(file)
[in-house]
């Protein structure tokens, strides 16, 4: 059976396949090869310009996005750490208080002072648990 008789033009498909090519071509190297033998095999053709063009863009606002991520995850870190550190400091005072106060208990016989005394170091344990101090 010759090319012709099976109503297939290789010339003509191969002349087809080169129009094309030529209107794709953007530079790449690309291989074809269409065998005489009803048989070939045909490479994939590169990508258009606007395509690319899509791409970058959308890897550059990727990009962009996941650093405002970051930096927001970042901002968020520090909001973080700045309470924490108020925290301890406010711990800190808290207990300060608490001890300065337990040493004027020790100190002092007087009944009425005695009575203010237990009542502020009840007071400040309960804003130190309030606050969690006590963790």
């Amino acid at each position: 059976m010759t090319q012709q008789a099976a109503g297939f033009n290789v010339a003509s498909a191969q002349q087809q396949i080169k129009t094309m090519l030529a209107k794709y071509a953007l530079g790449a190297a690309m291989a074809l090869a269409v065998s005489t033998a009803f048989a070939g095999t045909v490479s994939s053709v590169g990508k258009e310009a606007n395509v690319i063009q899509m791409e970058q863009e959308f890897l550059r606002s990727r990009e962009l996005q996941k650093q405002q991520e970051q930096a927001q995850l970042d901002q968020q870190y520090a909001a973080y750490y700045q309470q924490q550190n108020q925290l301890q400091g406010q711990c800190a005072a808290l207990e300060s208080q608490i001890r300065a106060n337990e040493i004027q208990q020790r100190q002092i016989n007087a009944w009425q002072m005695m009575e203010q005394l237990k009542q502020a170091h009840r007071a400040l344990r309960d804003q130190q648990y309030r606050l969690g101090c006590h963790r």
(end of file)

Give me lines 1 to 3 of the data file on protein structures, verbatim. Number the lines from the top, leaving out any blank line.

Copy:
[in-house]
């Protein structure tokens, strides 16, 4: 059976396949090869310009996005750490208080002072648990 008789033009498909090519071509190297033998095999053709063009863009606002991520995850870190550190400091005072106060208990016989005394170091344990101090 010759090319012709099976109503297939290789010339003509191969002349087809080169129009094309030529209107794709953007530079790449690309291989074809269409065998005489009803048989070939045909490479994939590169990508258009606007395509690319899509791409970058959308890897550059990727990009962009996941650093405002970051930096927001970042901002968020520090909001973080700045309470924490108020925290301890406010711990800190808290207990300060608490001890300065337990040493004027020790100190002092007087009944009425005695009575203010237990009542502020009840007071400040309960804003130190309030606050969690006590963790």
């Amino acid at each position: 059976m010759t090319q012709q008789a099976a109503g297939f033009n290789v010339a003509s498909a191969q002349q087809q396949i080169k129009t094309m090519l030529a209107k794709y071509a953007l530079g790449a190297a690309m291989a074809l090869a269409v065998s005489t033998a009803f048989a070939g095999t045909v490479s994939s053709v590169g990508k258009e310009a606007n395509v690319i063009q899509m791409e970058q863009e959308f890897l550059r606002s990727r990009e962009l996005q996941k650093q405002q991520e970051q930096a927001q995850l970042d901002q968020q870190y520090a909001a973080y750490y700045q309470q924490q550190n108020q925290l301890q400091g406010q711990c800190a005072a808290l207990e300060s208080q608490i001890r300065a106060n337990e040493i004027q208990q020790r100190q002092i016989n007087a009944w009425q002072m005695m009575e203010q005394l237990k009542q502020a170091h009840r007071a400040l344990r309960d804003q130190q648990y309030r606050l969690g101090c006590h963790r």